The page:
When I was first given this book as a Christmas present, I wasn’t quite sure who Evelyn Waugh was. I trusted the recommendation and the Observer review on the back described it as ‘the funniest novel ever written about journalism’ so I decided it was a good reading choice for bus journeys and in between coursework writing.
Scoop focuses on a particular newspaper, the Daily Beast, and satirically narrates the lengths that newspaper journalists and publishers will go in order to catch a story before anyone else. The journalist chosen to represent the Daily Beast is countryman William Boot, who, through a case of mistaken identity, is caught up chasing a story about a possible war in the fictional African Republic of Ishmaelia. The story achieves a large amount of its humour and plot through the constant switching of point of views, allowing the reader to explore more of the story than the characters themselves. It is not until the second chapter that the reader is allowed to meet William Boot. Before that point, the story seems to follow a John Courteney Boot, creating the comedy of errors element.
The novel contains many codes and vernacular used by the journalists to shorten telegrams and communicate quickly. At first, like William Boot, I found it quite difficult to understand these messages but as the story went on, I tuned into them. These indecipherable codes, and the way the journalists spend all their companies’ money on food, drink and souvenirs, really help to lightheartedly satirise the journalists and the industry as a whole.
It is worth remembering the time period that the novel is written in when reading the depictions of Ishmaelia. It was written in 1938 when the British Empire began to slowly give back power to the countries they controlled. This lead to many wars between those countries and the British, and even civil wars within the countries. In this novel, Waugh includes a detailed account of the fictional country’s history and politics which reflects the view that British and European people had on Africa at the time. Although I found some parts slightly uncomfortable to read considering the society we live in today, it does offer an insight into Waugh’s society and what they deemed acceptable.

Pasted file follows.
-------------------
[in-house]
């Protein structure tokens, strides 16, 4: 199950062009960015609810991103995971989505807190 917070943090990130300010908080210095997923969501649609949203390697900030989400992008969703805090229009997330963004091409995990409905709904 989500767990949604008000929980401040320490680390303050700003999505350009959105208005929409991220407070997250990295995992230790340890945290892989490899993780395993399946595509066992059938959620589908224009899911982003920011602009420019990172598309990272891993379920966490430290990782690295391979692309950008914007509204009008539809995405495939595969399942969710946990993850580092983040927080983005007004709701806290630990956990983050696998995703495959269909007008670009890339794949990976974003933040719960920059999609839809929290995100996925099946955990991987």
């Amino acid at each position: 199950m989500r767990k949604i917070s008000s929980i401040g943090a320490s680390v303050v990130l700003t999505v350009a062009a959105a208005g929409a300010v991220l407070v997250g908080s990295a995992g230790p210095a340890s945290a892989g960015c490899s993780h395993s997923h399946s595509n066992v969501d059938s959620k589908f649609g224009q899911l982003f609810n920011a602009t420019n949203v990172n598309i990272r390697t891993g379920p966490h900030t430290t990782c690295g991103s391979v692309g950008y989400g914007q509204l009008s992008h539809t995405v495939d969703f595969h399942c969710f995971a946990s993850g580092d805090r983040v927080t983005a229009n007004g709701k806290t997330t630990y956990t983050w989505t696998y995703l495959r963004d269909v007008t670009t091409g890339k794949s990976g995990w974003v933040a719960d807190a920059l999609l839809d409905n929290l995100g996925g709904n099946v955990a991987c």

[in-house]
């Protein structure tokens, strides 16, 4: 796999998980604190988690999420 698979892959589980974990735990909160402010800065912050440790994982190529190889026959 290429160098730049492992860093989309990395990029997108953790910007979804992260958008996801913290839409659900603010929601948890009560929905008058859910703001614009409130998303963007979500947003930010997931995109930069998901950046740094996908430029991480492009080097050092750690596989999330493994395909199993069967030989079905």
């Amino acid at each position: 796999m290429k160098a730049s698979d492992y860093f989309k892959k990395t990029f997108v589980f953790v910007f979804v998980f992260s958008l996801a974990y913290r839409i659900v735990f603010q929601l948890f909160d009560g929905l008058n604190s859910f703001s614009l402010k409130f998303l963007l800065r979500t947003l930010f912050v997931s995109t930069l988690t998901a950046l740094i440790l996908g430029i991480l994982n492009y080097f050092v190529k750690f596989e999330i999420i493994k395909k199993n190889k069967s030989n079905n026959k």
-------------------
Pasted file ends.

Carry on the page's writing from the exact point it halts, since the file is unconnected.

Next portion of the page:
Overall, Scoop was a funny and enjoyable read. Despite being quite a short novel, the detailed accounts of Ishmaelia and the sections of coded telegrams makes it less easy to digest quickly but this doesn’t ruin the reading experience at all.
I had been waiting for this book for months! I pre-ordered it as soon as I could, last year and had been watching the development of the book on Hannah Witton’s social media. As I expected, this book was amazing! I devoured it within two evenings and I am so glad I read it.
Hannah is a Youtuber and blogger who creates content mostly about sex, relationships and feminism. I’ve been watching her videos for over a year now and have thoroughly enjoyed what she does and have been quite inspired by it. It always pleased me how open she was about sex and relationships and how much she supported the campaign to improve SRE (sex and relationships education) in schools, and even make it compulsory throughout England and Wales. It is something I am also passionate about and signed the petition to force the government to take action on it.
This is her first book and acts as an educational and inspirational tool to help create an open dialogue on these issues for people aged 14 and over. It is full of anecdotes (both funny and embarrassing), information and helpful advice. Witton has even included sections written by her friends, family, other bloggers and Youtubers and experts. This helps make the content of the book more diverse and meaningful for more people. I really admired how personal some of the anecdotes were. By sharing her own stories, Witton has created the opportunity to break down some of the barriers in dialogue about sex and relationships. Only good things can come from more open communication for young people on these issues.
I have always taken an interest in this topic, but more so recently. This has led me to read books such as Sara Pascoe’s Animal and Laura Bates’ Girl Up. Like those books, Doing It! has only reaffirmed by beliefs about the importance of educating young people properly on issues surrounding sex, gender, relationships and consent. I would strongly recommend this book (and the other two I have just mentioned) to anyone who wishes to learn more about their body or the issues I listed above, or anyone who is simply passionate about the topics like me and Hannah Witton.
After reading Trigger Warning earlier this year, I was inspired to read Neil Gaiman’s other short story collections. This one, Smoke and Mirrors, was his first. I bought it soon after reading Trigger Warning alongside Fragile Things, his other book of short stories.
Most of the stories are thrilling and creepy. Most are loosely themed on the idea of magic and illusion, and how they are created. A few stories have this theme very explicitly used (including a story about an author inspired by Victorian magic tricks to write short stories whilst struggling with a film script in Hollywood) although all have some element of magic or fantasy included. Some are humorous, some are not so humorous.
As always, I really enjoyed reading Gaiman’s writing. I enjoyed the variety of content and forms of the stories. Some are based on well-known fairy tales and stories, including a retelling of Beowulf with a werewolf hero and a monstrous sea creature. Another is a twisted take on Snow White which suggests that maybe Snow White is not as innocent as it seems. It portrays Snow White as a savage vampire-like creature who forces the Queen, her stepmother, to stop her and protect her kingdom.
Overall, it was another fantastic read from Gaiman.